The crew of an E175 that was operating a flight for American Airlines, found a hole in the plane’s fuselage, after landing. So what happened?
This occurrence happened on the 28th of February this year. It involved a Republic Airlines flight, that was operating AA-4541, on behalf of American airlines. It flew from Providence Theodore Francis Green Airport (KPVD) to Washington Ronald Reagan National (KDCA) in the United States. This is a daily late afternoon flight, lasting about an hour and fifteen minutes.
We don’t know the number of passengers on this particular flight. But it departed Providence with a 12-minute delay, reaching FL260 in cruise. It appears that the flight itself was uneventful. But during the touchdown or shortly afterwards, the crew heard a loud noise. And it later transpired that there was a new hole in the fuselage of the E175, after the event. The aircraft slowed down and reached the terminal without further incident. Passengers disembarked normally.
The landing happened at 18:47 local time. It isn’t clear if crews discovered the hole in the fuselage of the E175 immediately. But at 20:05, Airport Operations at Washington Ronald Reagan National conducted an inspection on runway 19. This is the runway that the Republic Airlines flight landed on. 14 minutes later, Operations closed runway 01/19.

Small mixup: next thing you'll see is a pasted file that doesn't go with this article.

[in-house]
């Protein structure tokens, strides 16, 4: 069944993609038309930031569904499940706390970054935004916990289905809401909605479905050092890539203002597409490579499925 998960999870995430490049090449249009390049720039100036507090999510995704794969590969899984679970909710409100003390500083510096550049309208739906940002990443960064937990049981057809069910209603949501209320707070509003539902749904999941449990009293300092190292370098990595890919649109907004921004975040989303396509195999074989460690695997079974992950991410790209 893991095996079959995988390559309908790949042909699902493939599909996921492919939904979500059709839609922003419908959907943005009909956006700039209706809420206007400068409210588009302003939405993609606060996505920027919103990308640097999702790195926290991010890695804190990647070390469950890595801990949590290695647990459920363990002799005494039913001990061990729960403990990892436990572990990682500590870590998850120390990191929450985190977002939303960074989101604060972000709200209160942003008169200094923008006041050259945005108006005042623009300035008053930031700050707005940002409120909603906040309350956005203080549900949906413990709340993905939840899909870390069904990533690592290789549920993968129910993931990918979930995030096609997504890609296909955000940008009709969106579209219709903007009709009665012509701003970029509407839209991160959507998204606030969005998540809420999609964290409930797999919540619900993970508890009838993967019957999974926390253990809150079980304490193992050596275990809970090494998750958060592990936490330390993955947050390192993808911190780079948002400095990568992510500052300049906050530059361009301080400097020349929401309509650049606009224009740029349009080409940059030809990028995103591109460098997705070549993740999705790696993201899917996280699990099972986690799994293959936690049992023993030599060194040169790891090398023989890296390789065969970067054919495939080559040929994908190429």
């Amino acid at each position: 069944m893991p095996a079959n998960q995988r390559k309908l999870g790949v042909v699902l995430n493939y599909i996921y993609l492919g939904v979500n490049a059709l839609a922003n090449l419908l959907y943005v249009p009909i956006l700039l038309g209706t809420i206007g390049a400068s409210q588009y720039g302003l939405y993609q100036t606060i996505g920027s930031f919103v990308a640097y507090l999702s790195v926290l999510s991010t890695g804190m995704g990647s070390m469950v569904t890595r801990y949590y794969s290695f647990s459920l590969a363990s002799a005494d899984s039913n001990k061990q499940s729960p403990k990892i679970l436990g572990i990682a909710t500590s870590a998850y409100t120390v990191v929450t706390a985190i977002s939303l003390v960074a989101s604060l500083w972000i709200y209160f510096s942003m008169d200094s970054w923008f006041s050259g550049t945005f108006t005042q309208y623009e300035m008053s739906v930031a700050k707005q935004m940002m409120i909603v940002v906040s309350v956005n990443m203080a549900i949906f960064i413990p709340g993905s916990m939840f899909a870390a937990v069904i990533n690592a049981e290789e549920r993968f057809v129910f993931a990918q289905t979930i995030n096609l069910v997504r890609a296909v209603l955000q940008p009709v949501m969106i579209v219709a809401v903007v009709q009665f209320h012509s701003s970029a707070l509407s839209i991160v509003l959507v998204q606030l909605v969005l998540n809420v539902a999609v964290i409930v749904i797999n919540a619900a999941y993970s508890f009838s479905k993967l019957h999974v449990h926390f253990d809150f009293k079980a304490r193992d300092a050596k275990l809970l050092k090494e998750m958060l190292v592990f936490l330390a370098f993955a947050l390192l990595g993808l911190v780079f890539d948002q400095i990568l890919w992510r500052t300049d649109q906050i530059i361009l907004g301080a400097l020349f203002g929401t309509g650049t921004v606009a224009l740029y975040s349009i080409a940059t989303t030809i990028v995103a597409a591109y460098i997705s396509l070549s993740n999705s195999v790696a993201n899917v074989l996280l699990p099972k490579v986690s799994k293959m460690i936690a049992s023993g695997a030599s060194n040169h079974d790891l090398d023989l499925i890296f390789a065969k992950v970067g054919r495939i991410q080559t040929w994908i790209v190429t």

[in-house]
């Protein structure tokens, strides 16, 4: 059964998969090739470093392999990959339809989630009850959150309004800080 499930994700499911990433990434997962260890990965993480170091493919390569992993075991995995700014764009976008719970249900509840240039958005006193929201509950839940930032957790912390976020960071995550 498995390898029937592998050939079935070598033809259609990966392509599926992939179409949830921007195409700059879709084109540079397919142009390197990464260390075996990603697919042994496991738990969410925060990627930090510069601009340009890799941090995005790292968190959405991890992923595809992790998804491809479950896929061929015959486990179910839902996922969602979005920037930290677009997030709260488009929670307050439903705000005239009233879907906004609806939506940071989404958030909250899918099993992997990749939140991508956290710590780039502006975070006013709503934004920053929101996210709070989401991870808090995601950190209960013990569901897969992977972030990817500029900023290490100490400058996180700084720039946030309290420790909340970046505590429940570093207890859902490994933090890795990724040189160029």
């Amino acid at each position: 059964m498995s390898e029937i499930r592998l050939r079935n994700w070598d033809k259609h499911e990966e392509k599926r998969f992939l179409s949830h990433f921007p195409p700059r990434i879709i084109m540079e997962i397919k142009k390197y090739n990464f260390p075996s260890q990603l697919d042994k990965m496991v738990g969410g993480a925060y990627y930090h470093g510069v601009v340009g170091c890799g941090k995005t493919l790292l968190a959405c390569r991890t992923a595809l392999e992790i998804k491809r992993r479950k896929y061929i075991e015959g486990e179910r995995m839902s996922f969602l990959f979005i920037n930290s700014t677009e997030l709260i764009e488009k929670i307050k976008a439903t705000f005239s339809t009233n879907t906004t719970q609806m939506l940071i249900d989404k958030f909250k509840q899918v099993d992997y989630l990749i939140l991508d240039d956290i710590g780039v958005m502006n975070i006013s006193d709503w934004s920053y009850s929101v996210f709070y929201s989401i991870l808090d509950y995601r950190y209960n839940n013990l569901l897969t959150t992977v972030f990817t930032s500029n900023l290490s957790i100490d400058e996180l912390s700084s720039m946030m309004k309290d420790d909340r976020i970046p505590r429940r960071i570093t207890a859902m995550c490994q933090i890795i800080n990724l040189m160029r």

E175 Fuselage Hole – Mystery FOD?
The implication here is that some debris on the runway could have caused the hole in the fuselage of the E175. This would be a case of FOD, i.e. Foreign Object Damage. But there is no information on what this object might be. And more worryingly, between the landing of that flight and the closure of the runway, several other flights had taken off and landed on the same runway.
However, no other aircraft reported any issues. The first runway inspection was interrupted before the crew reached the end of the runway. Perhaps this is because the crew found a clue as to what caused the hole in the E175. About 25 minutes after the first runway inspection, Airport Operations conducted another inspection – or continued the previous one.
This second inspection, plus a partial look at runway 33, took about 10 minutes. Afterwards, runway 15 returned to use. Later, the FAA issued a statement about the hole in the fuselage of the E175. The agency determined that the damage to the aircraft is “substantial”, rating the event as an accident. This aircraft remained on the ground in Washington for two days. It then made a non-revenue (positioning) flight to Columbus John Glenn International (KCMH).
The aircraft is still there, as of this writing. This is an Embraer E175 (ERJ-170-200LR), with tail number N402YX. Republic Airlines operates the flight, on behalf of American Airlines. Until a few years ago, the aircraft had an American Eagle livery. But from 2020 onwards, it is “wearing” Republic’s own colours. The jet first flew in July 2013.